Round or square? European barkeepers divided over shape of beermats

Analysis reveals rising sales of customised coasters

These drinks coasters are (almost) all the decoration you need. Onlineprinters launched a coaster competition on the occasion of this year's Forward Festival which was themed "The odd one out". The high-contrast winning coaster (left) was designed by Vanessa Walitsch. The centre beer mat by Daniel Kuhnlein creates the illusion of motion. Andreas Twardzik inspired the judges with his 3D art (Copyright: Onlineprinters GmbH) (PresseBox) ( Fuerth, )
Some European countries are known to love wine while other nations are most enamoured of beer. Besides different beverage preferences, Europeans are also divided over what to rest their drinks upon. After analysing several thousand beermat orders, Onlineprinters, the provider of online printing services, found that there are national differences regarding the preferred shape of beermats as well as different industry-specific demand trends.

In 2018, customers of the Onlineprinters Group, which sells custom-printed products over the internet, purchased more than nine million beer mats. This is 23 percent more than the year before – although beer production in Europe has been constant at around 40 billion litres per year for the past eight years.

Sales quintupled in some industries

The sectors that ordered the most custom-printed drink mats besides agencies and print shops are "art & culture" (ranking 3rd), the retail industry (2nd place) and the hospitality sector which leads the field by a wide margin with 13.8 million beer mats ordered. Demand from bar and restaurant owners was thus up 20 percent from the previous year. Quite interestingly, demand from customers that put themselves in the "authorities and public service" category doubled from 2017 to 2018 and demand in the "education and training" sector even increased fivefold.

Among others, the analysis also shed light on the countries' favourite beermat shapes. Round beverage coasters are a hot item in Italian osterias and pizza restaurants. Spanish tapas bars also prefer mostly round beer mats. In contrast, square coasters are popular in Austrian coffee houses and inns as well as in German pubs and taverns. Eastern Europe definitely fancies round: Beer in the Czech Republic, for instance, is usually slapped down on round coasters.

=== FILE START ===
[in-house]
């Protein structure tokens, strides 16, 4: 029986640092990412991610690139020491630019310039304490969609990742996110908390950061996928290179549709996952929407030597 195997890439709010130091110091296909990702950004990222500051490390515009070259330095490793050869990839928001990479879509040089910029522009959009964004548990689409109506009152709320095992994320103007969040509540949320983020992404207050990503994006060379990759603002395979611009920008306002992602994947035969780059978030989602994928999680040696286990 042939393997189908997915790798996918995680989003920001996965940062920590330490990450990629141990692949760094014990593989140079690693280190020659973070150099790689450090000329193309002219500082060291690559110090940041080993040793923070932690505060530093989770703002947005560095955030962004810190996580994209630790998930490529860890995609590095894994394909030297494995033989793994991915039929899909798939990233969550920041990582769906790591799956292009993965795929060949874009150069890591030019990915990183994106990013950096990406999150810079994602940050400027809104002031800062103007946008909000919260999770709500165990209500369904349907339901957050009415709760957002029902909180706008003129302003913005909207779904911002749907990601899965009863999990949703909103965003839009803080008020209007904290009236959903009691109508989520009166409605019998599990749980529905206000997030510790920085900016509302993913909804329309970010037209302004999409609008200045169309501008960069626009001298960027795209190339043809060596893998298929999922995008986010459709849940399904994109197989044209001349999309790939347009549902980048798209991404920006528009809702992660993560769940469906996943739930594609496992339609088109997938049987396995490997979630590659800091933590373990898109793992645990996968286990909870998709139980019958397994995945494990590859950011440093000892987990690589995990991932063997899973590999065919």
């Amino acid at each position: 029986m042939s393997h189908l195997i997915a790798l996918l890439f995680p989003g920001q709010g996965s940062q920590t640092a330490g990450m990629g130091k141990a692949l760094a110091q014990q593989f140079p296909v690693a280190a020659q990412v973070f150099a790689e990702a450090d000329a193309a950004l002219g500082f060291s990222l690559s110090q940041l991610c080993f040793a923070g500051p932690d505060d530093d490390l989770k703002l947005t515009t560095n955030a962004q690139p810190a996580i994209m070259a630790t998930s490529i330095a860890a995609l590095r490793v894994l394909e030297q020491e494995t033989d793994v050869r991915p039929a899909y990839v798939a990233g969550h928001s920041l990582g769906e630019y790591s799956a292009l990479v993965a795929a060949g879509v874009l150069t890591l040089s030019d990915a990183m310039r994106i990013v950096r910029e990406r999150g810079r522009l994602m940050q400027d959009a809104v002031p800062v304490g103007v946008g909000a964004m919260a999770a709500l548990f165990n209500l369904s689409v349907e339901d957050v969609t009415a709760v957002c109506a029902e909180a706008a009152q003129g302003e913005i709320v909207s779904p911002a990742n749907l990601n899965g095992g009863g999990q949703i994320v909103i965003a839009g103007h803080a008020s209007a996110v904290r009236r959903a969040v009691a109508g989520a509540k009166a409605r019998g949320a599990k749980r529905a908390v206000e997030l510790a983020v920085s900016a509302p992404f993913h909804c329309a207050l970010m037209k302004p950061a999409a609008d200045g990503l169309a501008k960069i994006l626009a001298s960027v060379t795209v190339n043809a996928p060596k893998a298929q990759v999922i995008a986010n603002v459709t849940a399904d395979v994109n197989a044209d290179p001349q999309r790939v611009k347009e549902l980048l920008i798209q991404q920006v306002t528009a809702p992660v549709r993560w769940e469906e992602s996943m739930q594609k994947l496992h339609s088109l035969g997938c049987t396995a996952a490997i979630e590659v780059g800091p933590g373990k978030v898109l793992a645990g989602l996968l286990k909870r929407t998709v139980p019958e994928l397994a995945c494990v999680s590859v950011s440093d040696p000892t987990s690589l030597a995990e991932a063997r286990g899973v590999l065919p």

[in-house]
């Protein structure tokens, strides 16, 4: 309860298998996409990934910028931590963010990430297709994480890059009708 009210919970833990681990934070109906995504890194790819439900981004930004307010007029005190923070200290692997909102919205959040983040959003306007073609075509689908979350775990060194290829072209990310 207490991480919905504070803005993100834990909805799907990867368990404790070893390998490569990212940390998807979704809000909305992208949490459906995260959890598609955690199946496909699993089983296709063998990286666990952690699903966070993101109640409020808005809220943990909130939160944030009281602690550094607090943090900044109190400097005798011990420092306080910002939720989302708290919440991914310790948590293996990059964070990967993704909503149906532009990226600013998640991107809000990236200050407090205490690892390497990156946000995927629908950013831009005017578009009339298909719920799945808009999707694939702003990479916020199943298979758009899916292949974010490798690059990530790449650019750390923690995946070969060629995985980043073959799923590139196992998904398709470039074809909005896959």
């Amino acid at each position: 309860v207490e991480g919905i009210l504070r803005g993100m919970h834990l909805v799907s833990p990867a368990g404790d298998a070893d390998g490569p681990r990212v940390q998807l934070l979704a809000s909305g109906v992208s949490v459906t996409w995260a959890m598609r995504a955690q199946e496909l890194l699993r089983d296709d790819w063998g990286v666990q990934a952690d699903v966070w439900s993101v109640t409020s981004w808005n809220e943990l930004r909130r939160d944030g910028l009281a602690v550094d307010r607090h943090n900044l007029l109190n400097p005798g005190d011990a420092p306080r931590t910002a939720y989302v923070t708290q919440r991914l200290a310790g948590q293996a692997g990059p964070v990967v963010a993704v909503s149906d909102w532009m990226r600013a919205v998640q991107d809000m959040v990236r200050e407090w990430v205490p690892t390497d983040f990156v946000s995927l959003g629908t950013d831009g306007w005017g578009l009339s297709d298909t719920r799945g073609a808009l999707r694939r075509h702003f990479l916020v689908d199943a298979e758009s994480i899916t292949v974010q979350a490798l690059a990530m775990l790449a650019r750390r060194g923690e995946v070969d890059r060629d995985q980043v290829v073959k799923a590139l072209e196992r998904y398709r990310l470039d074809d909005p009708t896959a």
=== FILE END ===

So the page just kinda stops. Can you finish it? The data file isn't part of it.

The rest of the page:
Custom-made instead of off-the-rack

In the last years, Onlineprinters, the provider of online printing services, produced more than 40 million personalised beer mats for customers across Europe. It is estimated that several billion cardboard coasters are produced each years. Most of them are ready-made standard items advertising the logo of breweries. Beer mats "printed online" in contrast are custom jobs which customers have designed themselves for their own purposes. In total, the online printer thus sold about 23 percent more beer mats last year while the number of orders increased by 29 percent. So obviously there is a trend towards smaller print runs. State-of-the-art production technologies enable beverage coasters to be produced from a minimum quantity of 100. The average print run was 4,000 beer mats as the analysis revealed. More and more event organisers, companies and caterers order small quantities of personalised beermats to increase brand awareness, promote events and boost marketing campaigns. And demand is growing steadily.

The history of beer mats

Originally invented in Germany in the 19th century, the first beermats were made of felt and could be washed. Those who couldn't afford tankard mugs with lids also used coasters as a lid to protect their drinks from bugs and falling leaves when drinking outside – hence the name "bierdeckel" as coasters are known in Germany because the German word "deckel" actually means "lid". Around 1880, the first cardboard coasters as we know them today were produced, already printed with advertisement.
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